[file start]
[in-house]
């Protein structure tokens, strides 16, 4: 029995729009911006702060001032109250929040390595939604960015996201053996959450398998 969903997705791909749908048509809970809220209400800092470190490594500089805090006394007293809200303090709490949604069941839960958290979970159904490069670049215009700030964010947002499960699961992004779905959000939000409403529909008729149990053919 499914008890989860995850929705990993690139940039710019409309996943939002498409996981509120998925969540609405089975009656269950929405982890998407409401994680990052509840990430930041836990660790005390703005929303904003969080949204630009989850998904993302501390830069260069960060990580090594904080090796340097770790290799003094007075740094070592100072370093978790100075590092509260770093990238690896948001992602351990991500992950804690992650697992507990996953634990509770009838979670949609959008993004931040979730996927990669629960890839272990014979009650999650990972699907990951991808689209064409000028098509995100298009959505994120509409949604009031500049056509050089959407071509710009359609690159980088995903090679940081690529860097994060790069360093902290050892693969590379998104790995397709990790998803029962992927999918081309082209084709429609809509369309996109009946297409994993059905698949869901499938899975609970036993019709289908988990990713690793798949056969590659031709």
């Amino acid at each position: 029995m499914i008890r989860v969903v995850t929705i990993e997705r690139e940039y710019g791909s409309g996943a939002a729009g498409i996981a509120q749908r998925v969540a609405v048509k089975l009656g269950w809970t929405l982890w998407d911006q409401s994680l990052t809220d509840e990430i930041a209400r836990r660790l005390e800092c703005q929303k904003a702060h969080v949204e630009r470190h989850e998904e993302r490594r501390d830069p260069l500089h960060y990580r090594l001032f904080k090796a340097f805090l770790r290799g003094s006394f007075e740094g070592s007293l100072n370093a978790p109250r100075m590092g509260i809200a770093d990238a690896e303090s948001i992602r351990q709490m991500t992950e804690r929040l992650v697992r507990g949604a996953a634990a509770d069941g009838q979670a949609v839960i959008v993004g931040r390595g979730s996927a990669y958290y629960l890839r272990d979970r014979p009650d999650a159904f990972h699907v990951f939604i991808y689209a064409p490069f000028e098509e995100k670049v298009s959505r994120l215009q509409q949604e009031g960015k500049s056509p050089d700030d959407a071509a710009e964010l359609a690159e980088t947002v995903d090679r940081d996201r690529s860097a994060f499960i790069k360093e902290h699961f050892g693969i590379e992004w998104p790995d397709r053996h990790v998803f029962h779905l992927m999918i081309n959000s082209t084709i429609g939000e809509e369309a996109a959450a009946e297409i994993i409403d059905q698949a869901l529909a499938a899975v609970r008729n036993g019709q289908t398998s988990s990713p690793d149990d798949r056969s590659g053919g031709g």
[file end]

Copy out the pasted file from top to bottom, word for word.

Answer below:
[in-house]
């Protein structure tokens, strides 16, 4: 029995729009911006702060001032109250929040390595939604960015996201053996959450398998 969903997705791909749908048509809970809220209400800092470190490594500089805090006394007293809200303090709490949604069941839960958290979970159904490069670049215009700030964010947002499960699961992004779905959000939000409403529909008729149990053919 499914008890989860995850929705990993690139940039710019409309996943939002498409996981509120998925969540609405089975009656269950929405982890998407409401994680990052509840990430930041836990660790005390703005929303904003969080949204630009989850998904993302501390830069260069960060990580090594904080090796340097770790290799003094007075740094070592100072370093978790100075590092509260770093990238690896948001992602351990991500992950804690992650697992507990996953634990509770009838979670949609959008993004931040979730996927990669629960890839272990014979009650999650990972699907990951991808689209064409000028098509995100298009959505994120509409949604009031500049056509050089959407071509710009359609690159980088995903090679940081690529860097994060790069360093902290050892693969590379998104790995397709990790998803029962992927999918081309082209084709429609809509369309996109009946297409994993059905698949869901499938899975609970036993019709289908988990990713690793798949056969590659031709």
């Amino acid at each position: 029995m499914i008890r989860v969903v995850t929705i990993e997705r690139e940039y710019g791909s409309g996943a939002a729009g498409i996981a509120q749908r998925v969540a609405v048509k089975l009656g269950w809970t929405l982890w998407d911006q409401s994680l990052t809220d509840e990430i930041a209400r836990r660790l005390e800092c703005q929303k904003a702060h969080v949204e630009r470190h989850e998904e993302r490594r501390d830069p260069l500089h960060y990580r090594l001032f904080k090796a340097f805090l770790r290799g003094s006394f007075e740094g070592s007293l100072n370093a978790p109250r100075m590092g509260i809200a770093d990238a690896e303090s948001i992602r351990q709490m991500t992950e804690r929040l992650v697992r507990g949604a996953a634990a509770d069941g009838q979670a949609v839960i959008v993004g931040r390595g979730s996927a990669y958290y629960l890839r272990d979970r014979p009650d999650a159904f990972h699907v990951f939604i991808y689209a064409p490069f000028e098509e995100k670049v298009s959505r994120l215009q509409q949604e009031g960015k500049s056509p050089d700030d959407a071509a710009e964010l359609a690159e980088t947002v995903d090679r940081d996201r690529s860097a994060f499960i790069k360093e902290h699961f050892g693969i590379e992004w998104p790995d397709r053996h990790v998803f029962h779905l992927m999918i081309n959000s082209t084709i429609g939000e809509e369309a996109a959450a009946e297409i994993i409403d059905q698949a869901l529909a499938a899975v609970r008729n036993g019709q289908t398998s988990s990713p690793d149990d798949r056969s590659g053919g031709g």